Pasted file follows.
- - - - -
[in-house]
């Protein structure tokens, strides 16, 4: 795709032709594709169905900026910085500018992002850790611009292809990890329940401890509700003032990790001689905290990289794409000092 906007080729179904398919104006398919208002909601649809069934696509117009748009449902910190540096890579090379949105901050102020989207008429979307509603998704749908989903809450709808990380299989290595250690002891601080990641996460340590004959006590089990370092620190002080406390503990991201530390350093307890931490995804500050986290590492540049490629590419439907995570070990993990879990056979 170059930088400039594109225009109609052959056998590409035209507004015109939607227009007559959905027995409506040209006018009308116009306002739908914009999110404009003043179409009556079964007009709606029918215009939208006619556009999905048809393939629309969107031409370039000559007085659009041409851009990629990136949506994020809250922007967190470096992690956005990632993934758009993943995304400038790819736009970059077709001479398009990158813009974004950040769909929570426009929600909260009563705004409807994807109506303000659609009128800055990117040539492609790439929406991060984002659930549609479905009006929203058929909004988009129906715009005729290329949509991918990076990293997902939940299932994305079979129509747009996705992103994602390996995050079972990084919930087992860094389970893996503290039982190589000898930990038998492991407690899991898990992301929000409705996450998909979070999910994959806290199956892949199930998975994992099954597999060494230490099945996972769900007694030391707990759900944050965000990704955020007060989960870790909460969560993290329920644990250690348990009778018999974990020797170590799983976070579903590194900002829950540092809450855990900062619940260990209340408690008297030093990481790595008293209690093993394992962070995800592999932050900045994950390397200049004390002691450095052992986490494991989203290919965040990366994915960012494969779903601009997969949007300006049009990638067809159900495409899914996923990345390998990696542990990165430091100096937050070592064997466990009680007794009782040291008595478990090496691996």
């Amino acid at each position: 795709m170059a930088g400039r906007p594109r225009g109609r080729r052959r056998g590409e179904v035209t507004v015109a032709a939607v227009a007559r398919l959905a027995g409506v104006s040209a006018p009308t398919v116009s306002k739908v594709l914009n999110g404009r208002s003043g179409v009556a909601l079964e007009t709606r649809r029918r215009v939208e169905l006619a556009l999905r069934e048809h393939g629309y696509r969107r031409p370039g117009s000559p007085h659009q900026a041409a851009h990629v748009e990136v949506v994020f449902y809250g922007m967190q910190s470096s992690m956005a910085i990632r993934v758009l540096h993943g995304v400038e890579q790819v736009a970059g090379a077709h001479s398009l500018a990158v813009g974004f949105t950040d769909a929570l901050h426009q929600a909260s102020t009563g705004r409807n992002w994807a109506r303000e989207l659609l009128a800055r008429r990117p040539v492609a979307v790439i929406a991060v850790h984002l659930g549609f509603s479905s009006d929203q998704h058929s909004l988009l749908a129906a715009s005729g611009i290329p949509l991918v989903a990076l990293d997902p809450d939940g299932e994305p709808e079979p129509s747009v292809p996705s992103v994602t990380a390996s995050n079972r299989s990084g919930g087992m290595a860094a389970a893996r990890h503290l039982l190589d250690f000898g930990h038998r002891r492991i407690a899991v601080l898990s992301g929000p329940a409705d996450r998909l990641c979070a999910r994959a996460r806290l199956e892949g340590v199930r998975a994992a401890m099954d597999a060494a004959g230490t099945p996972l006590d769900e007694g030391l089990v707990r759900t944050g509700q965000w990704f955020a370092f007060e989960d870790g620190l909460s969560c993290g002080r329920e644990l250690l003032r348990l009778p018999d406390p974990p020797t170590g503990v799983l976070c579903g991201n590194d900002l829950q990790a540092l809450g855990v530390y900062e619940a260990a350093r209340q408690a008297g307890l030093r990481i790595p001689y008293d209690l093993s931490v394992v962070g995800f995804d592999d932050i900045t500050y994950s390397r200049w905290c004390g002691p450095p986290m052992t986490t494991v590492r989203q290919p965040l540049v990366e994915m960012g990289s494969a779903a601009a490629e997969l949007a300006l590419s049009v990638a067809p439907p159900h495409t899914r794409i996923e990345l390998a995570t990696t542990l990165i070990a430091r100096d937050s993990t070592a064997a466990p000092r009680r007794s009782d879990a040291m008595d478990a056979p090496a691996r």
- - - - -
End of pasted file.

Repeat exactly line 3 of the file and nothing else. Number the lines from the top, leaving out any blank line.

């Amino acid at each position: 795709m170059a930088g400039r906007p594109r225009g109609r080729r052959r056998g590409e179904v035209t507004v015109a032709a939607v227009a007559r398919l959905a027995g409506v104006s040209a006018p009308t398919v116009s306002k739908v594709l914009n999110g404009r208002s003043g179409v009556a909601l079964e007009t709606r649809r029918r215009v939208e169905l006619a556009l999905r069934e048809h393939g629309y696509r969107r031409p370039g117009s000559p007085h659009q900026a041409a851009h990629v748009e990136v949506v994020f449902y809250g922007m967190q910190s470096s992690m956005a910085i990632r993934v758009l540096h993943g995304v400038e890579q790819v736009a970059g090379a077709h001479s398009l500018a990158v813009g974004f949105t950040d769909a929570l901050h426009q929600a909260s102020t009563g705004r409807n992002w994807a109506r303000e989207l659609l009128a800055r008429r990117p040539v492609a979307v790439i929406a991060v850790h984002l659930g549609f509603s479905s009006d929203q998704h058929s909004l988009l749908a129906a715009s005729g611009i290329p949509l991918v989903a990076l990293d997902p809450d939940g299932e994305p709808e079979p129509s747009v292809p996705s992103v994602t990380a390996s995050n079972r299989s990084g919930g087992m290595a860094a389970a893996r990890h503290l039982l190589d250690f000898g930990h038998r002891r492991i407690a899991v601080l898990s992301g929000p329940a409705d996450r998909l990641c979070a999910r994959a996460r806290l199956e892949g340590v199930r998975a994992a401890m099954d597999a060494a004959g230490t099945p996972l006590d769900e007694g030391l089990v707990r759900t944050g509700q965000w990704f955020a370092f007060e989960d870790g620190l909460s969560c993290g002080r329920e644990l250690l003032r348990l009778p018999d406390p974990p020797t170590g503990v799983l976070c579903g991201n590194d900002l829950q990790a540092l809450g855990v530390y900062e619940a260990a350093r209340q408690a008297g307890l030093r990481i790595p001689y008293d209690l093993s931490v394992v962070g995800f995804d592999d932050i900045t500050y994950s390397r200049w905290c004390g002691p450095p986290m052992t986490t494991v590492r989203q290919p965040l540049v990366e994915m960012g990289s494969a779903a601009a490629e997969l949007a300006l590419s049009v990638a067809p439907p159900h495409t899914r794409i996923e990345l390998a995570t990696t542990l990165i070990a430091r100096d937050s993990t070592a064997a466990p000092r009680r007794s009782d879990a040291m008595d478990a056979p090496a691996r």